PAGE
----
KNOXVILLE, Tenn. — The University of Tennessee is helping Florida save the Everglades.
Dr. Louis Gross, a UT-Knoxville ecology and mathematics professor, said water sources in South Florida such as Lake Okeechobee provide water for residents, agriculture, and industry in the region. However, diverting water for these uses upsets the Everglades’ ecology and destroys wildlife habitat, Gross said.
As a result, the U.S. Army Corps of Engineers, working with Florida and federal agencies, are working to reduce the ecological impact while continuing to provide water for other uses.
South Florida Water Management District engineers are sending plans for potential water restructuring projects to UT’s Institute for Environmental Modeling to predict their ecological effects, Gross said.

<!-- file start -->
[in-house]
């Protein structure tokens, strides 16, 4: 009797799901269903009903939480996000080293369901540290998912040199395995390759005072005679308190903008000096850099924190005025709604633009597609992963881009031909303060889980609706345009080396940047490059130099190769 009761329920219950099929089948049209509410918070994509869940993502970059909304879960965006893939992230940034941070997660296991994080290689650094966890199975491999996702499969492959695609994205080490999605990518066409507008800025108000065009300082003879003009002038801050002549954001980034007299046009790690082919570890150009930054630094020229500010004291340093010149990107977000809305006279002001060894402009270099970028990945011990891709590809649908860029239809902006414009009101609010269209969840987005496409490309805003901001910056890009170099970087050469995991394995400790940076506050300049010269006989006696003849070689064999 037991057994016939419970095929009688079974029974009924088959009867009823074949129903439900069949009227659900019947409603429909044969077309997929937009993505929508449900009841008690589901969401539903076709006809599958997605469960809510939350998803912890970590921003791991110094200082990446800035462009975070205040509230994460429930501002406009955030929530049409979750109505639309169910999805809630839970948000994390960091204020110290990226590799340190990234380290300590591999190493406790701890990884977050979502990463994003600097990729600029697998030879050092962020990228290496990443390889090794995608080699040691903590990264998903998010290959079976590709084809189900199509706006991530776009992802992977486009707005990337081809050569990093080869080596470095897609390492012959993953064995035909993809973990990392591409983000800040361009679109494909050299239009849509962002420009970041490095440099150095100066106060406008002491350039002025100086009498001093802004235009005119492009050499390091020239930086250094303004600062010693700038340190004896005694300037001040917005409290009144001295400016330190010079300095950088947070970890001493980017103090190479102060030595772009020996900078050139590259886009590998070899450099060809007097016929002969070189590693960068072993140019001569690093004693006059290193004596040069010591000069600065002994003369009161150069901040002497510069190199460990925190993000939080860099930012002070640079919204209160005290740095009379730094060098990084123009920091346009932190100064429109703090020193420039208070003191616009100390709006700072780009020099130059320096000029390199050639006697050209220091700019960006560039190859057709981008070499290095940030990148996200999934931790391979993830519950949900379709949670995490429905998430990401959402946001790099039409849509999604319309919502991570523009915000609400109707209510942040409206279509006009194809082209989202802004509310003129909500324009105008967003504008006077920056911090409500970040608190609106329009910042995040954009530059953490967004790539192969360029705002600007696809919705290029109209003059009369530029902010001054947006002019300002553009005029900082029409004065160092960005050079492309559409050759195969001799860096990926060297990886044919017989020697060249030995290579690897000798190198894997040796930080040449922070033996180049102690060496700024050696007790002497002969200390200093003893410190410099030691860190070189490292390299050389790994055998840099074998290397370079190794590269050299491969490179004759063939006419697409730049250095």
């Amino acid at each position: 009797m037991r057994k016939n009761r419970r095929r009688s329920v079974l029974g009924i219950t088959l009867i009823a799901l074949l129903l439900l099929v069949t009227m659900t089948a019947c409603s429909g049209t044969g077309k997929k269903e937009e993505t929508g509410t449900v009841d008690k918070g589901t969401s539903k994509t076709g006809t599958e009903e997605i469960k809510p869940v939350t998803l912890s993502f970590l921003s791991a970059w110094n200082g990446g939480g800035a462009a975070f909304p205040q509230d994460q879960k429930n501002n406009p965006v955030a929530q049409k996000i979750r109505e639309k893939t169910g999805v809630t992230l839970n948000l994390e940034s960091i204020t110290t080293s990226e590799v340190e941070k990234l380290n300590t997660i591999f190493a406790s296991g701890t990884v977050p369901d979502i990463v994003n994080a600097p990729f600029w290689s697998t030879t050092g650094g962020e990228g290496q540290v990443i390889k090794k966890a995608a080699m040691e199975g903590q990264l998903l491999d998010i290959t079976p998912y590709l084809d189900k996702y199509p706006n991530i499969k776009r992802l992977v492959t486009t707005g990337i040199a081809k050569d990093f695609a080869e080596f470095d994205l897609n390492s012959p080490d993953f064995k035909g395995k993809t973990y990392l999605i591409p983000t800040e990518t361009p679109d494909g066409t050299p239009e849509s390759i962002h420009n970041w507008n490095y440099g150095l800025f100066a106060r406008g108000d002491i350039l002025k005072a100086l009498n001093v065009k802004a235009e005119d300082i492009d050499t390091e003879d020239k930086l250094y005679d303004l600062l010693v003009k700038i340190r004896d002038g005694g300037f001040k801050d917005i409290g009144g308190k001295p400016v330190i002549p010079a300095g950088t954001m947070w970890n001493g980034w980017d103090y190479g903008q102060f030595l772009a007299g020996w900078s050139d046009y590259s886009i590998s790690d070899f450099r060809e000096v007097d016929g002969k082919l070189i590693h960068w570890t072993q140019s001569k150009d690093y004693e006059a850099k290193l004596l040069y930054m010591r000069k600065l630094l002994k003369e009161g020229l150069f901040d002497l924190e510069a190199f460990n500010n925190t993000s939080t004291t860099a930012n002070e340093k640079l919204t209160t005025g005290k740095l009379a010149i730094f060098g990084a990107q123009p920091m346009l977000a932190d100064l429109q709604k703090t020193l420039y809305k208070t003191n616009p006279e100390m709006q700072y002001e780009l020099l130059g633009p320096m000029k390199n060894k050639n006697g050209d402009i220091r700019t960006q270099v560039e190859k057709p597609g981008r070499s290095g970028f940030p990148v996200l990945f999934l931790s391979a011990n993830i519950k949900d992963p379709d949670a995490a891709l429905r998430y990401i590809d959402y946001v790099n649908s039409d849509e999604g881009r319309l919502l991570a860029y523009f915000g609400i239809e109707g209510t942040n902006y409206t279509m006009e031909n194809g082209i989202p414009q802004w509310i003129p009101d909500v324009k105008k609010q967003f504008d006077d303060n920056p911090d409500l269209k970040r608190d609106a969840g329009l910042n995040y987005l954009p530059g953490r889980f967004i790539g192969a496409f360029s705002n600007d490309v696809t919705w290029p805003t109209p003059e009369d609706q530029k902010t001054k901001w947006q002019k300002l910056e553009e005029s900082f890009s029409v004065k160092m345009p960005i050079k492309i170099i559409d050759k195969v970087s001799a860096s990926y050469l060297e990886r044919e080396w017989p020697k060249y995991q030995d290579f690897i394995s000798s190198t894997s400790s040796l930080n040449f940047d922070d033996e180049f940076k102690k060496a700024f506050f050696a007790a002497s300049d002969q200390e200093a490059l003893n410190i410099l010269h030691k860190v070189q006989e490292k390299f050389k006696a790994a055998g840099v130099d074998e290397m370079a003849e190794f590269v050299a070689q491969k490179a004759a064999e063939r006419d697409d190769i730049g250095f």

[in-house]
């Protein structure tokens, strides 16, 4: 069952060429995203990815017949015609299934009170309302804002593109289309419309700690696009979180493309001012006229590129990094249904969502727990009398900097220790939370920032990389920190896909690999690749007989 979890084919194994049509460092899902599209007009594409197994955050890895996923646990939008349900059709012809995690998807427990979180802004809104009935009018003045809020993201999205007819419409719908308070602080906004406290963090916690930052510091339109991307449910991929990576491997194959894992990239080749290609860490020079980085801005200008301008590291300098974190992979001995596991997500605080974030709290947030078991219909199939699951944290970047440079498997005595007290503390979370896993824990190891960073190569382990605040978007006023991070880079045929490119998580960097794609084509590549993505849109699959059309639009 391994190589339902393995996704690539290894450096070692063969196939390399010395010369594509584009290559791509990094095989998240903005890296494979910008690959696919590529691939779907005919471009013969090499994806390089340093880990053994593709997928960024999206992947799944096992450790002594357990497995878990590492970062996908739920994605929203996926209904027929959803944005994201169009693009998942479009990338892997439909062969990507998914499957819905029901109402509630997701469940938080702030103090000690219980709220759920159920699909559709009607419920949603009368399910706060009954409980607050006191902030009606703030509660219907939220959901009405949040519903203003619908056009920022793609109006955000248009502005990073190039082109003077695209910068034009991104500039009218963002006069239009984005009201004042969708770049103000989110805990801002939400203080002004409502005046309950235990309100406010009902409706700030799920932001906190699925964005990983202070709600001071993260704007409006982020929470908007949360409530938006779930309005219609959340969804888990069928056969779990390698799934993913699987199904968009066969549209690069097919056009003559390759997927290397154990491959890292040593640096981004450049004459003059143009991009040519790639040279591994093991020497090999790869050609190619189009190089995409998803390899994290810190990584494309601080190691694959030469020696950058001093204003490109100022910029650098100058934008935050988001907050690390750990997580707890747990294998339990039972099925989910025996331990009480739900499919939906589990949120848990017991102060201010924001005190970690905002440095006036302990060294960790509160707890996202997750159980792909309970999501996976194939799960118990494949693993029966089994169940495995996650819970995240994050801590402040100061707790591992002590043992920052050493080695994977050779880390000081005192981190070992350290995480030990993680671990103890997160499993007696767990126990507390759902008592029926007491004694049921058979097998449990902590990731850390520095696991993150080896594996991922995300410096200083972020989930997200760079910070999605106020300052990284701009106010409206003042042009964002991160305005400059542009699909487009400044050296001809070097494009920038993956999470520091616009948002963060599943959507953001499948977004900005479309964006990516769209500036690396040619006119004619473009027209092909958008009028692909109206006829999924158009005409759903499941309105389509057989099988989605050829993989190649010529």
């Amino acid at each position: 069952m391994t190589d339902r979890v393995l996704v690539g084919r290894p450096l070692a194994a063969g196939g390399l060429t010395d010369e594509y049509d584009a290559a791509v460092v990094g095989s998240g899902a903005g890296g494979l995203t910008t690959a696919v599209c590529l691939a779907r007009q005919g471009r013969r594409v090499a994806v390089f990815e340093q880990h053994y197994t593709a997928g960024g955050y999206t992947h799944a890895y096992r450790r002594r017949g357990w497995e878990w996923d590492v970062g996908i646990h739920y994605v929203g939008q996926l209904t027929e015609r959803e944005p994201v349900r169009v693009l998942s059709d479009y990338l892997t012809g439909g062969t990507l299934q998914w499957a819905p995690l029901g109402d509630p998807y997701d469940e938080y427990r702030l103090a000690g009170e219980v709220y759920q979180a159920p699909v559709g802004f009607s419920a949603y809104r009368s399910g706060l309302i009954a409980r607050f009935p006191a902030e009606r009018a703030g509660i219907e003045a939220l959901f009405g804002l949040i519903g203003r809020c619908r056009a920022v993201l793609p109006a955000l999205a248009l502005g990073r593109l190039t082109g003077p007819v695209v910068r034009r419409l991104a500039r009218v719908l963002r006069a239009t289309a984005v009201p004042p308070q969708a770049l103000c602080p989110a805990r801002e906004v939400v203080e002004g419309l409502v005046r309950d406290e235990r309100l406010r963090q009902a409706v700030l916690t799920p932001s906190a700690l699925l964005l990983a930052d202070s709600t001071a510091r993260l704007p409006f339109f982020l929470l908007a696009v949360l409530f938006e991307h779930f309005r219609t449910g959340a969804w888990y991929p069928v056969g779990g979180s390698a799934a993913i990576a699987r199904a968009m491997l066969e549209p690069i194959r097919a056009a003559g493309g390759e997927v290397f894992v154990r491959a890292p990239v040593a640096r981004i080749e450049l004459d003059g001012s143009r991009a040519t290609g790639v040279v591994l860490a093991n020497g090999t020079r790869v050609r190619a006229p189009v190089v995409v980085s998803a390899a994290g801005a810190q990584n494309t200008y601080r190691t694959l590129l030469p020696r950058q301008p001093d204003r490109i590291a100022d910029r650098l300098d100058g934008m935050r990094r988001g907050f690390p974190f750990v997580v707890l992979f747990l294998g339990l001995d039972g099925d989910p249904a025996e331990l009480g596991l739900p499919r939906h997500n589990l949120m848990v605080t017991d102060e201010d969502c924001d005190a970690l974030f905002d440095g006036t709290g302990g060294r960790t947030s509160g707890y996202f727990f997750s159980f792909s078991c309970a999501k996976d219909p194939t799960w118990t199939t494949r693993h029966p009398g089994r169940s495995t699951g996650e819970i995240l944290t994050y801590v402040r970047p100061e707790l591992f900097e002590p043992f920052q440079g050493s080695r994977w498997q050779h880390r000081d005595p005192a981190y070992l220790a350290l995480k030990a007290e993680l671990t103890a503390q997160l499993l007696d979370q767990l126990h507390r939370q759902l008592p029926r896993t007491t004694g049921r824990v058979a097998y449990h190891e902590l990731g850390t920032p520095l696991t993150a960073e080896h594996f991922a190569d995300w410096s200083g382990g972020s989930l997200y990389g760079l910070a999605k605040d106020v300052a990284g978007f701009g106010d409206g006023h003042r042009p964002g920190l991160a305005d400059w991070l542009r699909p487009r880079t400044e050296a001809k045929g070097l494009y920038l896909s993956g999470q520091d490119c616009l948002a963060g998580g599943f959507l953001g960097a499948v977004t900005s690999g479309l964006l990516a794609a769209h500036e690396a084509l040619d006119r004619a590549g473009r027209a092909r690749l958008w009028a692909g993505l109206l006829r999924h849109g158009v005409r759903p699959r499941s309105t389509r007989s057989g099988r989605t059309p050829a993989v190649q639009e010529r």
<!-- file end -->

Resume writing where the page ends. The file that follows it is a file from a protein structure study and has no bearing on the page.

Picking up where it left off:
“This is probably one of the most important ecological restructuring projects in the world, and UT is playing a vital role,” Gross said. “Our models help Florida and various federal agencies look at the effects of alternative plans on all wildlife in the Everglades ecosystem.”
Gross said major restructuring of the region’s entire water system could take decades and cost billions of dollars. It involves dismantling dams, levees, canals, and pumps, and perhaps building new ones, which restrict water flow in some areas and force it into others.
UT computer models predict effects more than 30 years in the future for Florida’s endangered panther and Cape Sable seaside sparrow, and other species of birds, fish, and deer.
The project is called ATLSS — Across Trophic Level System Simulation — and is co-directed by Gross and Dr. Michael Huston, an ecologist and collaborating scientist at UT and Oak Ridge National Laboratory. The work is supported by the National Park Service, the U.S. Army Corps of Engineers, the U.S. Geological Survey, and other agencies. —
Contact: Dr. Louis Gross (423-974-4295)